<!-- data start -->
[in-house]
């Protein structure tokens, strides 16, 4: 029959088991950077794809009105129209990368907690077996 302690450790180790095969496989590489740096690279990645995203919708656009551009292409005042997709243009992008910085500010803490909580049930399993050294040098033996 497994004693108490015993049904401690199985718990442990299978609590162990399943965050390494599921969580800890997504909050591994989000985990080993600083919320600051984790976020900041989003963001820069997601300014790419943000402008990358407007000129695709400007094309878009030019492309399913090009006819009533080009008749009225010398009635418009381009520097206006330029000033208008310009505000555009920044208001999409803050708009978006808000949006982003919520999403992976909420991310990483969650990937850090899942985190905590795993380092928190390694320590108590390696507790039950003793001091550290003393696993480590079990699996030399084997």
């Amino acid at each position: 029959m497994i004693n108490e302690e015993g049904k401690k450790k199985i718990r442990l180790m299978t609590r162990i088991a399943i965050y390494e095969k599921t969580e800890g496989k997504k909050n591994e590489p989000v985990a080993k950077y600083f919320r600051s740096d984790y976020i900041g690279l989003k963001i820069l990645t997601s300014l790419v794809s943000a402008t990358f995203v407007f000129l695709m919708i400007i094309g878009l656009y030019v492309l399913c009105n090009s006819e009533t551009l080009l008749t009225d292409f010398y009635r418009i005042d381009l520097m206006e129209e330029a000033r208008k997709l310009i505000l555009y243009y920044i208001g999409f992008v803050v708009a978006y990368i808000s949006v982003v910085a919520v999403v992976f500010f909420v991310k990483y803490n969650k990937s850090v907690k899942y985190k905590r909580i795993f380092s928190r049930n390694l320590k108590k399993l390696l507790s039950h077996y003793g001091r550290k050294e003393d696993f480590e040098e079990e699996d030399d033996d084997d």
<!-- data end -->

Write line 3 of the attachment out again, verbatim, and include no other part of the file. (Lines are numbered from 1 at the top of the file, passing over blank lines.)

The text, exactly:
């Amino acid at each position: 029959m497994i004693n108490e302690e015993g049904k401690k450790k199985i718990r442990l180790m299978t609590r162990i088991a399943i965050y390494e095969k599921t969580e800890g496989k997504k909050n591994e590489p989000v985990a080993k950077y600083f919320r600051s740096d984790y976020i900041g690279l989003k963001i820069l990645t997601s300014l790419v794809s943000a402008t990358f995203v407007f000129l695709m919708i400007i094309g878009l656009y030019v492309l399913c009105n090009s006819e009533t551009l080009l008749t009225d292409f010398y009635r418009i005042d381009l520097m206006e129209e330029a000033r208008k997709l310009i505000l555009y243009y920044i208001g999409f992008v803050v708009a978006y990368i808000s949006v982003v910085a919520v999403v992976f500010f909420v991310k990483y803490n969650k990937s850090v907690k899942y985190k905590r909580i795993f380092s928190r049930n390694l320590k108590k399993l390696l507790s039950h077996y003793g001091r550290k050294e003393d696993f480590e040098e079990e699996d030399d033996d084997d």